With three months to go before the UK votes on its EU membership, the government is campaigning to remain in the EU, and George Osborne aimed not to antagonise either side with his 2016 Budget announcement that was made today (16/3). New UK unemployment figures show falls by 28,000 to 1.68 million between November and January. The rate of unemployment now remains at 5.1%.
Despite George Osborne confirming that the Government has failed to meet the goal of debt falling as a proportion of GDP this year, he still claims that the UK is still on course to clear its deficit by 2019/20.
George Osborne has set out £4 billion in extra spending cuts and announced investment in the UK’s infrastructure. In a budget that will “choose the long term” he has warned that issues are building pace again that need to be dealt with in the form of further cuts.
The government will raise fuel duty by inflation, or by inflation plus 1% when oil price are low (defined as below $75 per barrel). Brent crude is changing hands at a low $40 per barrel (as of 16/3), so a hike may be expected. There will be a 2% increase in tax on cigarettes, with 3% on rolling tobacco. £530 million raised by a tax on the makers of sugary drinks will be spent on boosting school sports.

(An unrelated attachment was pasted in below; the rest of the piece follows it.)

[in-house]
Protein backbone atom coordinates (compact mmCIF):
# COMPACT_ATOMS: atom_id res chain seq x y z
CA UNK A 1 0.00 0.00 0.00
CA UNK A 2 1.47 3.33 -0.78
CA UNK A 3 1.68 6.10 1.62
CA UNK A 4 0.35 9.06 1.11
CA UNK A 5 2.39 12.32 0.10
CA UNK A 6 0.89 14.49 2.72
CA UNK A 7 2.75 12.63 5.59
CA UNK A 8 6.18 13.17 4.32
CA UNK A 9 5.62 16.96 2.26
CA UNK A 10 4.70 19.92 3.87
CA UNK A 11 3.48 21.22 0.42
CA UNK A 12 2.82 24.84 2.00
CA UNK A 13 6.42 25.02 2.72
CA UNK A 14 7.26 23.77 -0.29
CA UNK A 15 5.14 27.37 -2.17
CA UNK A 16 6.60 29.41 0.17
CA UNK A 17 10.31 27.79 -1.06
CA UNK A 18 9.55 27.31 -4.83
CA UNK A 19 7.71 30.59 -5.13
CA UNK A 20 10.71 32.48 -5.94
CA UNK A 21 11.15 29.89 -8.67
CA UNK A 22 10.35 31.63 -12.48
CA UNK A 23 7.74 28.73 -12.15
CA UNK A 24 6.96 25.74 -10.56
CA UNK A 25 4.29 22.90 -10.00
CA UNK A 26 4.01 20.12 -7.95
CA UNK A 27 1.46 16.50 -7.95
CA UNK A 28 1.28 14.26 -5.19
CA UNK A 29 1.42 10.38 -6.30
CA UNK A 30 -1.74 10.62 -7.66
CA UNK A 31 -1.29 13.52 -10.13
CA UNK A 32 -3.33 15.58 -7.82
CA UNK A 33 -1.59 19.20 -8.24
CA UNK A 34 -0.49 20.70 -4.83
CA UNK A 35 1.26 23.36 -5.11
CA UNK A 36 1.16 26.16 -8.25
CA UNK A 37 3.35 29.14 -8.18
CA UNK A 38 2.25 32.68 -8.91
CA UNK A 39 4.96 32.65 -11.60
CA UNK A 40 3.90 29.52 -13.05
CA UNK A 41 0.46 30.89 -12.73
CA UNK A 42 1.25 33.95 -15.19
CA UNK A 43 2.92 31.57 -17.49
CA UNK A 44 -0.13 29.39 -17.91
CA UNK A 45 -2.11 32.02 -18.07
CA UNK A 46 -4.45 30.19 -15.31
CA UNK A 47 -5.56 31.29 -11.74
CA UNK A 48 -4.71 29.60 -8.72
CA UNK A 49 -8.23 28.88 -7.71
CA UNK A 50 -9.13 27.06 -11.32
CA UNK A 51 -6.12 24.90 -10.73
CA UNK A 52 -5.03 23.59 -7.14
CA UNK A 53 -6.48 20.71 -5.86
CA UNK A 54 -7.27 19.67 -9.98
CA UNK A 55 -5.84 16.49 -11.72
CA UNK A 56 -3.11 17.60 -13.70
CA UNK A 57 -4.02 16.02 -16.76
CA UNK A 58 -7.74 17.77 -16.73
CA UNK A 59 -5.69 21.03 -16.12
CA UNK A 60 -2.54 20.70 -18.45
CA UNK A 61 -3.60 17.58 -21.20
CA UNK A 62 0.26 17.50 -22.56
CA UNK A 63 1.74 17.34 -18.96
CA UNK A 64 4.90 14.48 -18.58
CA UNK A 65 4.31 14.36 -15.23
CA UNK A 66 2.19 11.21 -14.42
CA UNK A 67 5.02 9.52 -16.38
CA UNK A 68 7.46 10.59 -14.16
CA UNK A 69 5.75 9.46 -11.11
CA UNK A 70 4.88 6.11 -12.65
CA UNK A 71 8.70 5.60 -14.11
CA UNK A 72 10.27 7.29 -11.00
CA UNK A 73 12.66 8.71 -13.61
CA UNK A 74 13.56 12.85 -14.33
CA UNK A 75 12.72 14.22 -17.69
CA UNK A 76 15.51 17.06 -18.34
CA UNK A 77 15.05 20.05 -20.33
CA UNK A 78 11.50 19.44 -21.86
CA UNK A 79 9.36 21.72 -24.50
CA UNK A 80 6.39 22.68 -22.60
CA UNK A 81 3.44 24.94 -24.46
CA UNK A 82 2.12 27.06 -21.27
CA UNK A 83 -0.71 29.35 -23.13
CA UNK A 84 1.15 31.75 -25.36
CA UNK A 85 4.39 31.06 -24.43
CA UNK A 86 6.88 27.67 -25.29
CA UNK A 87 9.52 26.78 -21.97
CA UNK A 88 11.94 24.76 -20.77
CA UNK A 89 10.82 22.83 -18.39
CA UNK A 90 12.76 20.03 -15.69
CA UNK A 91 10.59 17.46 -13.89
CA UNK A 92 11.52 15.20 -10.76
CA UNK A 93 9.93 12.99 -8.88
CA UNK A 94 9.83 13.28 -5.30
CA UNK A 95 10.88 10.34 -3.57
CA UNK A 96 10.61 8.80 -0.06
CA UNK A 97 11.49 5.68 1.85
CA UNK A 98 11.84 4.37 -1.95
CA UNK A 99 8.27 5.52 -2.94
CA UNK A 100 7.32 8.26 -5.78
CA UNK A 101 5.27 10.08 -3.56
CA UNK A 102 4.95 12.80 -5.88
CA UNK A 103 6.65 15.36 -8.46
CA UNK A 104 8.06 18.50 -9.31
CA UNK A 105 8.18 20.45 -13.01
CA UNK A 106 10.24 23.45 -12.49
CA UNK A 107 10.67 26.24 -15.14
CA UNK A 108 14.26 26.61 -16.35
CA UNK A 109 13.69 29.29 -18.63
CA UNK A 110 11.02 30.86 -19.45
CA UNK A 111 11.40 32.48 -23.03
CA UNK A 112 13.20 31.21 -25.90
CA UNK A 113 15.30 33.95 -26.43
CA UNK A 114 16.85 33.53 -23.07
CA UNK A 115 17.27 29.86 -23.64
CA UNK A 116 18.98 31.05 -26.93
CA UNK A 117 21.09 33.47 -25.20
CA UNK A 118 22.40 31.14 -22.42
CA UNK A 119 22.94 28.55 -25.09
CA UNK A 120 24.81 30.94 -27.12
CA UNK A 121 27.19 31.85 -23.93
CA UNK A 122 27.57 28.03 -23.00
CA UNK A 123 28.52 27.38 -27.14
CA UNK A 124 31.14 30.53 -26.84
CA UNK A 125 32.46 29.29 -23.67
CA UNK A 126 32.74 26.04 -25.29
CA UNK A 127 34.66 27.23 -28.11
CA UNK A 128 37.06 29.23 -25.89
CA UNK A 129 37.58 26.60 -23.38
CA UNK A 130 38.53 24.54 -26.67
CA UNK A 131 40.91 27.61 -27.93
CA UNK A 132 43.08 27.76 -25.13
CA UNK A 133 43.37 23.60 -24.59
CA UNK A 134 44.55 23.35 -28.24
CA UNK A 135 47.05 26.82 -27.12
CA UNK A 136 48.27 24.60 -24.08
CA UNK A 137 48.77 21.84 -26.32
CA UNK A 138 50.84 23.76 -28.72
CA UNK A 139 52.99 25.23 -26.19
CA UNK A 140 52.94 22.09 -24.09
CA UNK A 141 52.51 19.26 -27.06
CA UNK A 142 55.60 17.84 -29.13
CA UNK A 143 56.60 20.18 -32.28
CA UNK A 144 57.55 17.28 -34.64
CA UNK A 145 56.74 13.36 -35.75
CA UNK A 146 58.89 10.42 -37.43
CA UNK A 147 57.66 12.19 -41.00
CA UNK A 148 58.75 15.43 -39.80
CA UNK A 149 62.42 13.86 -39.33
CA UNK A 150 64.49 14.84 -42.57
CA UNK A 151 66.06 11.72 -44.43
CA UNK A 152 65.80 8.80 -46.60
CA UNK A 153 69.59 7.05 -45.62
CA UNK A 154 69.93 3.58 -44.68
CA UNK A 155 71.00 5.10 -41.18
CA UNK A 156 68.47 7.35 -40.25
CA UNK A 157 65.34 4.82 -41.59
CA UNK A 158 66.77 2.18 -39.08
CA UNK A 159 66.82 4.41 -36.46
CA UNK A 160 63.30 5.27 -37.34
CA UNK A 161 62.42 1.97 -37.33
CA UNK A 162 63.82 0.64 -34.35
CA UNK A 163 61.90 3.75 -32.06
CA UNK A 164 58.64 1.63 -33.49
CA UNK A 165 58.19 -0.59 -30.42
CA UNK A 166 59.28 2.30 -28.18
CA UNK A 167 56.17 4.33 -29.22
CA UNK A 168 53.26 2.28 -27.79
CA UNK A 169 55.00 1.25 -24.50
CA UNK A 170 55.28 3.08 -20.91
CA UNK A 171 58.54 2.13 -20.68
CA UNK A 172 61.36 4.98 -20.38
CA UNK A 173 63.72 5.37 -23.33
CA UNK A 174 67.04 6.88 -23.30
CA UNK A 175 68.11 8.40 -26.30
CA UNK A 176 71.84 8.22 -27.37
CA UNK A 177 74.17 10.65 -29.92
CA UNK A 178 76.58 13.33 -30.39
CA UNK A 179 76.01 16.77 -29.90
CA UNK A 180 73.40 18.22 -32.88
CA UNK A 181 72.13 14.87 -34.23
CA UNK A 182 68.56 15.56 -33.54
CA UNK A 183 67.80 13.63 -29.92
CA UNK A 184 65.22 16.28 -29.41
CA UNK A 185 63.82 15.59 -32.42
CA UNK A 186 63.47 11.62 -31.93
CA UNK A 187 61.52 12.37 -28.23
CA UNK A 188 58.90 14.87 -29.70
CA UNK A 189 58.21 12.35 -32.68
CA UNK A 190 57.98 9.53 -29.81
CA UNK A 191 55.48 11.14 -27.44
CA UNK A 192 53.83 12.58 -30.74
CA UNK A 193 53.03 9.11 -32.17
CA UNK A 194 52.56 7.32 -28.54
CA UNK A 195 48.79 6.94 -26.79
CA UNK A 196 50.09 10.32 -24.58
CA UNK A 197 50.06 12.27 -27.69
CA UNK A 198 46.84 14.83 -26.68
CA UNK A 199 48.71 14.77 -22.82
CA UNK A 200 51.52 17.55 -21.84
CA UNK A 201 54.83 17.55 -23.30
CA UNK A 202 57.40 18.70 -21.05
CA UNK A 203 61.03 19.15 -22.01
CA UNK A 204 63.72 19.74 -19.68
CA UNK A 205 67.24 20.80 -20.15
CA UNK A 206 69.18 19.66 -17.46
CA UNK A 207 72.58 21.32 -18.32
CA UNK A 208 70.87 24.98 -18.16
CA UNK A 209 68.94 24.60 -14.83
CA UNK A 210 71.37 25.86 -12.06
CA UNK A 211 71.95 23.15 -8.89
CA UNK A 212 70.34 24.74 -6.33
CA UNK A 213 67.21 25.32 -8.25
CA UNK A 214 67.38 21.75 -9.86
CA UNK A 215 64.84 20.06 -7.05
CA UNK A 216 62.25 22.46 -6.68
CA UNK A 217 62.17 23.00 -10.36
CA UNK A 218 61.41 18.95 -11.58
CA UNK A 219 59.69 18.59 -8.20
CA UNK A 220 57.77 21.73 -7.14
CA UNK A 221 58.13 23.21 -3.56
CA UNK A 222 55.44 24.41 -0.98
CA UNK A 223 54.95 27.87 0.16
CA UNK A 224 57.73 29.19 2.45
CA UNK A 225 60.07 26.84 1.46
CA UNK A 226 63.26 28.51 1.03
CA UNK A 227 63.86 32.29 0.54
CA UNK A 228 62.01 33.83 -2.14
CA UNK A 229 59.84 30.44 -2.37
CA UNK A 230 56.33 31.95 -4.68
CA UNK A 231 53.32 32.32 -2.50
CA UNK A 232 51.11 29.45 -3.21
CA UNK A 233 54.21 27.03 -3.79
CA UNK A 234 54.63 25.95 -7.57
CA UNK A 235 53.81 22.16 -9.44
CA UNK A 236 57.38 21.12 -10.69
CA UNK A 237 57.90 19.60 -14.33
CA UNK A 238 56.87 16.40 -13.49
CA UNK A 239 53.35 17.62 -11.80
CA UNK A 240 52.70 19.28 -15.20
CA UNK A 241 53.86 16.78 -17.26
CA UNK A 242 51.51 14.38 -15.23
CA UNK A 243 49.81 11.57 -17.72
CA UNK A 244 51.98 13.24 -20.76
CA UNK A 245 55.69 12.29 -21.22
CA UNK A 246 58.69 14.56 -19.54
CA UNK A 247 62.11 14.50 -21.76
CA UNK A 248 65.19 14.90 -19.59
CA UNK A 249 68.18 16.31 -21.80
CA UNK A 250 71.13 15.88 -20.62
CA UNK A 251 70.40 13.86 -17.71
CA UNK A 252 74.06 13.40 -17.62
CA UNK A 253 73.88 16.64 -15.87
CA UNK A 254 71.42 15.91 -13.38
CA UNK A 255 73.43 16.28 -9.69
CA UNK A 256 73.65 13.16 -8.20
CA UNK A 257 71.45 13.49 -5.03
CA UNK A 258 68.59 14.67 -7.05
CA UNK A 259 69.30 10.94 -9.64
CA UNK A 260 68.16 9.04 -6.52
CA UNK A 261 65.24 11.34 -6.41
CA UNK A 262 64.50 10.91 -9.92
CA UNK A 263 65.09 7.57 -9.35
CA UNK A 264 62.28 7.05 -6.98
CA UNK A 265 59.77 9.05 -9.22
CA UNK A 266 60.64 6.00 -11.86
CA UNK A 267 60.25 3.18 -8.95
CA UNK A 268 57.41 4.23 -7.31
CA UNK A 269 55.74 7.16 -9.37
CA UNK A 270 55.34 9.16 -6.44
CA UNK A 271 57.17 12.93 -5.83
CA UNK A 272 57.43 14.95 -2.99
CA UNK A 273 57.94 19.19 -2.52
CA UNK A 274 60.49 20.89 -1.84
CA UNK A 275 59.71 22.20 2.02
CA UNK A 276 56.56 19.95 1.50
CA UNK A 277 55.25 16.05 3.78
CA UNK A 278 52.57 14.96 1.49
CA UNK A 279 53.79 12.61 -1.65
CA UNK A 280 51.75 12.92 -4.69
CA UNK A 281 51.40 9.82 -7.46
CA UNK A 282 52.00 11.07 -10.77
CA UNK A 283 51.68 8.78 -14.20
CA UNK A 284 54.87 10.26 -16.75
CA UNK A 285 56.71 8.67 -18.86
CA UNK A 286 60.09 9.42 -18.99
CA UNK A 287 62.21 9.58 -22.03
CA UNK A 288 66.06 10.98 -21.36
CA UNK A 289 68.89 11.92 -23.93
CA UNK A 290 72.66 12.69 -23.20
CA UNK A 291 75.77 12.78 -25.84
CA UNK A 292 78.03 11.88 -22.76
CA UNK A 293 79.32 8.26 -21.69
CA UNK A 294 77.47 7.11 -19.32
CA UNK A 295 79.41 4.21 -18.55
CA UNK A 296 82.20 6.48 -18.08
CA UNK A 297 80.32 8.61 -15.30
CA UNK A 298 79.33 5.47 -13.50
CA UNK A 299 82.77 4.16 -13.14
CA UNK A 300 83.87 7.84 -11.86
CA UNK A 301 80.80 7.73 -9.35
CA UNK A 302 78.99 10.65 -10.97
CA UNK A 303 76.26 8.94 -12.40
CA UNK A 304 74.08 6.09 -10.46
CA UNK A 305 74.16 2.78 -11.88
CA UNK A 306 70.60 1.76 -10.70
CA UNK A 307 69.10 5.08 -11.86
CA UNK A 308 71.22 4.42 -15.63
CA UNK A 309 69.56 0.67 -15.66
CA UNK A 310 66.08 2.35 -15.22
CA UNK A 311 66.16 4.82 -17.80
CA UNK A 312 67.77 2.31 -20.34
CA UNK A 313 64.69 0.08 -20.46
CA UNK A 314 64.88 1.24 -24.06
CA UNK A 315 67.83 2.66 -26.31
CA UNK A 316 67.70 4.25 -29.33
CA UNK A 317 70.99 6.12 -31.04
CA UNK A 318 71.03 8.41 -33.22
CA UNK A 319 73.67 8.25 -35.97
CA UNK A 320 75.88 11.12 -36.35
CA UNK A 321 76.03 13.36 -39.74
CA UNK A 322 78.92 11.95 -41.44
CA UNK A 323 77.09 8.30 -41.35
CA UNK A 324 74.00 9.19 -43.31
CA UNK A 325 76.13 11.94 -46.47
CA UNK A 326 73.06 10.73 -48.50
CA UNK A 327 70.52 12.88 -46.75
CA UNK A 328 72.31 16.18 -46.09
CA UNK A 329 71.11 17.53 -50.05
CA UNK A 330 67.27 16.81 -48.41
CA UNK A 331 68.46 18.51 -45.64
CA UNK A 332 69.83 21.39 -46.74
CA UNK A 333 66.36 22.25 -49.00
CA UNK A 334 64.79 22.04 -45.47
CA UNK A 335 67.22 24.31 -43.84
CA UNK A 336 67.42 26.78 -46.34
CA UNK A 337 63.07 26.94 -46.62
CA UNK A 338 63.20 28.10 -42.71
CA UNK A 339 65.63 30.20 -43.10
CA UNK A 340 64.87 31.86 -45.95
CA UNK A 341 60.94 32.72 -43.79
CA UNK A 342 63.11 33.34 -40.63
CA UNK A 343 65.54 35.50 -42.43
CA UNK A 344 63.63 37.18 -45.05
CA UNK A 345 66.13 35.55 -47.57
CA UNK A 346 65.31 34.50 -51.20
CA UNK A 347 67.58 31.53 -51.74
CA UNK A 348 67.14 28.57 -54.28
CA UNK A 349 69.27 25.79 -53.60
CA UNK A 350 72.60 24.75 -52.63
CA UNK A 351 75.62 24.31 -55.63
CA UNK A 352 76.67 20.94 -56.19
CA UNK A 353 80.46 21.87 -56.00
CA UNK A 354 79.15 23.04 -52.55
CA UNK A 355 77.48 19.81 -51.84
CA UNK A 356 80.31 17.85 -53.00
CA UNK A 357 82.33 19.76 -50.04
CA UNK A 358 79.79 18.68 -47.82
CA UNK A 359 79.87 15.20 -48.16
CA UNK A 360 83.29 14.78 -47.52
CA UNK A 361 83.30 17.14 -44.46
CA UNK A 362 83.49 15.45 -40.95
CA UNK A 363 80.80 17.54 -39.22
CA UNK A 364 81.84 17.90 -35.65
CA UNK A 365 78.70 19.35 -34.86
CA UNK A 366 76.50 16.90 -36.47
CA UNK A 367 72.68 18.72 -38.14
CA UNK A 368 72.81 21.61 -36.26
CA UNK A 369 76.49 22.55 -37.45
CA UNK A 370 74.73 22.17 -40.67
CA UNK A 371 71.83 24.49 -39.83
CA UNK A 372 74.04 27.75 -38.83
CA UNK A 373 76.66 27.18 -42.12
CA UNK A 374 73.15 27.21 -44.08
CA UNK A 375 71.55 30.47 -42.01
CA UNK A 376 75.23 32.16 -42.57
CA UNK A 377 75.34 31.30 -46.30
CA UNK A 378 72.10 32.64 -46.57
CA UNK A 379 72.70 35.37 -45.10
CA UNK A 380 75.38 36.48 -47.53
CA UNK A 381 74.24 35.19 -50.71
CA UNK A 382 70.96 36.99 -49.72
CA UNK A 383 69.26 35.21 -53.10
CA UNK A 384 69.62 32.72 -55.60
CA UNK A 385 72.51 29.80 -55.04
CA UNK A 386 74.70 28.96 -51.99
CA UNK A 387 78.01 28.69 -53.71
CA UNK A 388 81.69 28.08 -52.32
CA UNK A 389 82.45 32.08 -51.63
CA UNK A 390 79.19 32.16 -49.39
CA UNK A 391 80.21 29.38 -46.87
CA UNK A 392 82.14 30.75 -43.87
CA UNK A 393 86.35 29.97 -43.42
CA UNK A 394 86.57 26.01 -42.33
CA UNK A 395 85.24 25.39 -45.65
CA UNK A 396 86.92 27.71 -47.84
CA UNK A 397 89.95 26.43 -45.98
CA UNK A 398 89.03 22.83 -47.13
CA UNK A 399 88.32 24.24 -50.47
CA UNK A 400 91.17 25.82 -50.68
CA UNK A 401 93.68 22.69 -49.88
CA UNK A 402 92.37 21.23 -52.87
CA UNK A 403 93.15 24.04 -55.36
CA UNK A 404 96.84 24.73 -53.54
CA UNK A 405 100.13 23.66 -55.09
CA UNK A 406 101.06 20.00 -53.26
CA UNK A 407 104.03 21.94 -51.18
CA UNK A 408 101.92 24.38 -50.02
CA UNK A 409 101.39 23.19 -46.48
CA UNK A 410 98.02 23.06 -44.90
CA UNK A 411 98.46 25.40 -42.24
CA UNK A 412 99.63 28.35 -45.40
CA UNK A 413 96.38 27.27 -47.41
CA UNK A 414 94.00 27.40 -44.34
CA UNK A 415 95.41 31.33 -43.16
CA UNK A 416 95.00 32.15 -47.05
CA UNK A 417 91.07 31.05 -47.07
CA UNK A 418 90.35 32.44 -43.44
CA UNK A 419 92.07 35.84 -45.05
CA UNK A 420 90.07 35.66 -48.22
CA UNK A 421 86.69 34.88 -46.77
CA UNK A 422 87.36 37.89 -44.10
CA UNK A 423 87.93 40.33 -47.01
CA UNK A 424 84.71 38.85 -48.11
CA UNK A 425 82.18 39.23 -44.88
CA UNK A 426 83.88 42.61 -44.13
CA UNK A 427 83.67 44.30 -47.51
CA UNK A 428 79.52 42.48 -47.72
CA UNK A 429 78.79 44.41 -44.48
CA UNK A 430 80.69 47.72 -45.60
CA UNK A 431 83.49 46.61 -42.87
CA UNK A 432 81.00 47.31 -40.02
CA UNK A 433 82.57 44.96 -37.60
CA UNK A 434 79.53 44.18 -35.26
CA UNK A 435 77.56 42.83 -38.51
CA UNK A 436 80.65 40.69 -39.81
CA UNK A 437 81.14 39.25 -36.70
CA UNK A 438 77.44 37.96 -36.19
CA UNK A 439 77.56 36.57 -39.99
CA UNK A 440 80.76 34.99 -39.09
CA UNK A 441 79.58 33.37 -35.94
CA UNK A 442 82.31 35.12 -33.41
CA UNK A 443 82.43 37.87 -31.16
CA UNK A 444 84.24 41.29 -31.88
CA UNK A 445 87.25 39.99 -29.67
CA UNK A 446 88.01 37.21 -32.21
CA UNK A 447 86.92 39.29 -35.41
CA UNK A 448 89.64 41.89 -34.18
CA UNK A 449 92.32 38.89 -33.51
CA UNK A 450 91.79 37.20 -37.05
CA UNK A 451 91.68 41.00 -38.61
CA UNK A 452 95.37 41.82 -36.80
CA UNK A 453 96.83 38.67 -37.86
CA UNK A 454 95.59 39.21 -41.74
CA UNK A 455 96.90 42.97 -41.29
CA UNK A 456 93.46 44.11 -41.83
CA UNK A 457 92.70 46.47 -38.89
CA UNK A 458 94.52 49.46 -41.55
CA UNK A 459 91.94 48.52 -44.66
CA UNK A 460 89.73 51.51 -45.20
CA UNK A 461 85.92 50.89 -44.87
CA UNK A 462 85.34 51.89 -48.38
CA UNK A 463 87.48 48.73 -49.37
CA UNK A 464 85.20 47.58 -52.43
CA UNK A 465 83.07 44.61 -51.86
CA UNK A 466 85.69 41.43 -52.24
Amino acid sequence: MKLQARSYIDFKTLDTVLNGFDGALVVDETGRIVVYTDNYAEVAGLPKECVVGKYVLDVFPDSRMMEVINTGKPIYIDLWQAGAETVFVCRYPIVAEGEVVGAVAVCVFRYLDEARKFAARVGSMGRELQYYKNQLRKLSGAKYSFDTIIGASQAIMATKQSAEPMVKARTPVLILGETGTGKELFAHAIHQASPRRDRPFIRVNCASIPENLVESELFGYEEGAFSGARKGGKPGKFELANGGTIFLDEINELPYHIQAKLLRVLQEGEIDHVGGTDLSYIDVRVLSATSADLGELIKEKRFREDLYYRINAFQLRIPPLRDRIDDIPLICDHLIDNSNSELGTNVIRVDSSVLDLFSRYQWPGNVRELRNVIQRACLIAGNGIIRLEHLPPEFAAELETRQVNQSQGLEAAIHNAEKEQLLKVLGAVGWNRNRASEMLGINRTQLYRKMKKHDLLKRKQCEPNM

Corporation tax will be cut to 17% in April 2020. Tax-free pay will rise to £11,500, and the 40% threshold will rise to £45,000.
An extra £700 million will be allocated for flood defences, to be paid with a 0.5% increase on the tax on insurance premiums. Plans also include £1.5 billion to turn all state schools in England into academies and extend school hours.
Reforms to business rates will mean 6,000 small businesses pay no rates and 250,000 have their rates cuts from April 2017, and new action to tackle overseas retailers who who store goods in Britain and sell them online without paying VAT will be put in place.
There is an aim to save £3.5 billion by 2020 through extra spending cuts.
Shadow chancellor John McDonnell said the Budget is “a press stunt to hide George Osborne’s failures”. In a tweet, the MP said “He [George Osbourne] has failed on every measure he has ever set himself.”
In his biggest Parliamentary test to date, Labour leader Jeremy Corbyn delivered the Opposition’s response. Mr. Corbyn claimed that the budget has “unfairness at its core” and the Conservative government’s lasting legacy will be the “mates rates” tax it offers to business connected to MPs.